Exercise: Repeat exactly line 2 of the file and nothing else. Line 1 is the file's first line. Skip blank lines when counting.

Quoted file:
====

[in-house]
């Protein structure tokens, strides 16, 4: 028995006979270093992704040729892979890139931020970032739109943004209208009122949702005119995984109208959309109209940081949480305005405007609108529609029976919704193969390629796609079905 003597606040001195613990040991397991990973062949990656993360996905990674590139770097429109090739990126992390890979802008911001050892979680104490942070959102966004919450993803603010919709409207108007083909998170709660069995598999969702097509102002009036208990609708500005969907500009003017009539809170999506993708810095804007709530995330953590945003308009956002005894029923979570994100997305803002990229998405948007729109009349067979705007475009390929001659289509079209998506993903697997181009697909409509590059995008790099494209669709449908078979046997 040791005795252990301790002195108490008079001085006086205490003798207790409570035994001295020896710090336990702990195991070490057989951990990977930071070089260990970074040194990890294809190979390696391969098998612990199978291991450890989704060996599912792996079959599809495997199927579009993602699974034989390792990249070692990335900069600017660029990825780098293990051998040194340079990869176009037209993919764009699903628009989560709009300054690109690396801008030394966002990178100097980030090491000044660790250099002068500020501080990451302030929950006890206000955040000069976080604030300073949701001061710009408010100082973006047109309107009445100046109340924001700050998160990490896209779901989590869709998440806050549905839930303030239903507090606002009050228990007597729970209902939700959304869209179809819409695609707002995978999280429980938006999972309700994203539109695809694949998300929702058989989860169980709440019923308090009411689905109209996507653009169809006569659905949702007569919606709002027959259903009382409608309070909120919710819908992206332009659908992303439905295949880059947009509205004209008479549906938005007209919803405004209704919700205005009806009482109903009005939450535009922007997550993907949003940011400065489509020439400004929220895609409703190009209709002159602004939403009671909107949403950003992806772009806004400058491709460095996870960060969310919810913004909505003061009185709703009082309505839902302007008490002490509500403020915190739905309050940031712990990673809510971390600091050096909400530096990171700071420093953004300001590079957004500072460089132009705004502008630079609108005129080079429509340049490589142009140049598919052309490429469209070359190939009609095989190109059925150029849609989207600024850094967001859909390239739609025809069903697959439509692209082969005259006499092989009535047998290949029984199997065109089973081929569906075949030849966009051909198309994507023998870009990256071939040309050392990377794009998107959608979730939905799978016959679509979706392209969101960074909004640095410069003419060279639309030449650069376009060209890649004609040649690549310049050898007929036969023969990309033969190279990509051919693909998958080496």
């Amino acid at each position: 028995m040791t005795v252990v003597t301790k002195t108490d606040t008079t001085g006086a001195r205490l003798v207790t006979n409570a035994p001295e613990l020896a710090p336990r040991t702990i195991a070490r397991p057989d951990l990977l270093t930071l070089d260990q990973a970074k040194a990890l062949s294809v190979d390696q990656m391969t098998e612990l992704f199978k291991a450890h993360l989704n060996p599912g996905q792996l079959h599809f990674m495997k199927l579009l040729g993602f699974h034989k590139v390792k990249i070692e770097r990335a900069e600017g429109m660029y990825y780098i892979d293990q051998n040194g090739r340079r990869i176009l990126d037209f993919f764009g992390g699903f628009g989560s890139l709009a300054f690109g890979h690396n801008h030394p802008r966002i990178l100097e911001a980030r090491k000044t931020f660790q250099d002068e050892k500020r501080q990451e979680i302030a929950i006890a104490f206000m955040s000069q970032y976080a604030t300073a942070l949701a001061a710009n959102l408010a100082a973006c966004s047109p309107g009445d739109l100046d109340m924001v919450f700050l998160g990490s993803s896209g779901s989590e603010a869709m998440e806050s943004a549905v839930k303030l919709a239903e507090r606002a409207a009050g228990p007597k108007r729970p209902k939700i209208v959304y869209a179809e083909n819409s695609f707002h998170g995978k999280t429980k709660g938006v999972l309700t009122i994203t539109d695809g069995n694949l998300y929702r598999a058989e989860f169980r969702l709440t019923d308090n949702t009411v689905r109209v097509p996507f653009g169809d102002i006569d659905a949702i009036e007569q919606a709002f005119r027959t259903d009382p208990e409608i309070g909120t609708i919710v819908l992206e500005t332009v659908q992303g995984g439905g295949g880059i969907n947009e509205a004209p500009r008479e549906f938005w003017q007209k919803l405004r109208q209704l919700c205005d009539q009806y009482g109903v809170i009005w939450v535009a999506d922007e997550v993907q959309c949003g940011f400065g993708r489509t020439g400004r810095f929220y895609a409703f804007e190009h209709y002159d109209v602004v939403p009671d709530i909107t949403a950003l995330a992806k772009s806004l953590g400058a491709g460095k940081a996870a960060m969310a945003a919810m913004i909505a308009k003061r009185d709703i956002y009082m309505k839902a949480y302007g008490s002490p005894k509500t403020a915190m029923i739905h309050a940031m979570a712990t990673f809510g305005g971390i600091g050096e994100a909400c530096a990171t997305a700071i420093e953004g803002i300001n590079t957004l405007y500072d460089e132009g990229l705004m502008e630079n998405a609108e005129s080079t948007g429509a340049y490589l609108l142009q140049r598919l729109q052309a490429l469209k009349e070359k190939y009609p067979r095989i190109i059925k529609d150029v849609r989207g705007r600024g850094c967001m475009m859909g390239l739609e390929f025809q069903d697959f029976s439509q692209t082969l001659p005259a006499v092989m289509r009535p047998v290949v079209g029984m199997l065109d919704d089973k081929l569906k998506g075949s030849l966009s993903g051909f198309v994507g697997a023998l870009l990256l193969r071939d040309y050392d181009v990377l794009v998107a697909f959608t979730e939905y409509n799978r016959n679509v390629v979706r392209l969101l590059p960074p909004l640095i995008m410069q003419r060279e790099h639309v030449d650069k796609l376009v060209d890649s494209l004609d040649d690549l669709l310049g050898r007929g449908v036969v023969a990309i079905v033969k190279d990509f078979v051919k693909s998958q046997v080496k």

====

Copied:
């Protein structure tokens, strides 16, 4: 028995006979270093992704040729892979890139931020970032739109943004209208009122949702005119995984109208959309109209940081949480305005405007609108529609029976919704193969390629796609079905 003597606040001195613990040991397991990973062949990656993360996905990674590139770097429109090739990126992390890979802008911001050892979680104490942070959102966004919450993803603010919709409207108007083909998170709660069995598999969702097509102002009036208990609708500005969907500009003017009539809170999506993708810095804007709530995330953590945003308009956002005894029923979570994100997305803002990229998405948007729109009349067979705007475009390929001659289509079209998506993903697997181009697909409509590059995008790099494209669709449908078979046997 040791005795252990301790002195108490008079001085006086205490003798207790409570035994001295020896710090336990702990195991070490057989951990990977930071070089260990970074040194990890294809190979390696391969098998612990199978291991450890989704060996599912792996079959599809495997199927579009993602699974034989390792990249070692990335900069600017660029990825780098293990051998040194340079990869176009037209993919764009699903628009989560709009300054690109690396801008030394966002990178100097980030090491000044660790250099002068500020501080990451302030929950006890206000955040000069976080604030300073949701001061710009408010100082973006047109309107009445100046109340924001700050998160990490896209779901989590869709998440806050549905839930303030239903507090606002009050228990007597729970209902939700959304869209179809819409695609707002995978999280429980938006999972309700994203539109695809694949998300929702058989989860169980709440019923308090009411689905109209996507653009169809006569659905949702007569919606709002027959259903009382409608309070909120919710819908992206332009659908992303439905295949880059947009509205004209008479549906938005007209919803405004209704919700205005009806009482109903009005939450535009922007997550993907949003940011400065489509020439400004929220895609409703190009209709002159602004939403009671909107949403950003992806772009806004400058491709460095996870960060969310919810913004909505003061009185709703009082309505839902302007008490002490509500403020915190739905309050940031712990990673809510971390600091050096909400530096990171700071420093953004300001590079957004500072460089132009705004502008630079609108005129080079429509340049490589142009140049598919052309490429469209070359190939009609095989190109059925150029849609989207600024850094967001859909390239739609025809069903697959439509692209082969005259006499092989009535047998290949029984199997065109089973081929569906075949030849966009051909198309994507023998870009990256071939040309050392990377794009998107959608979730939905799978016959679509979706392209969101960074909004640095410069003419060279639309030449650069376009060209890649004609040649690549310049050898007929036969023969990309033969190279990509051919693909998958080496």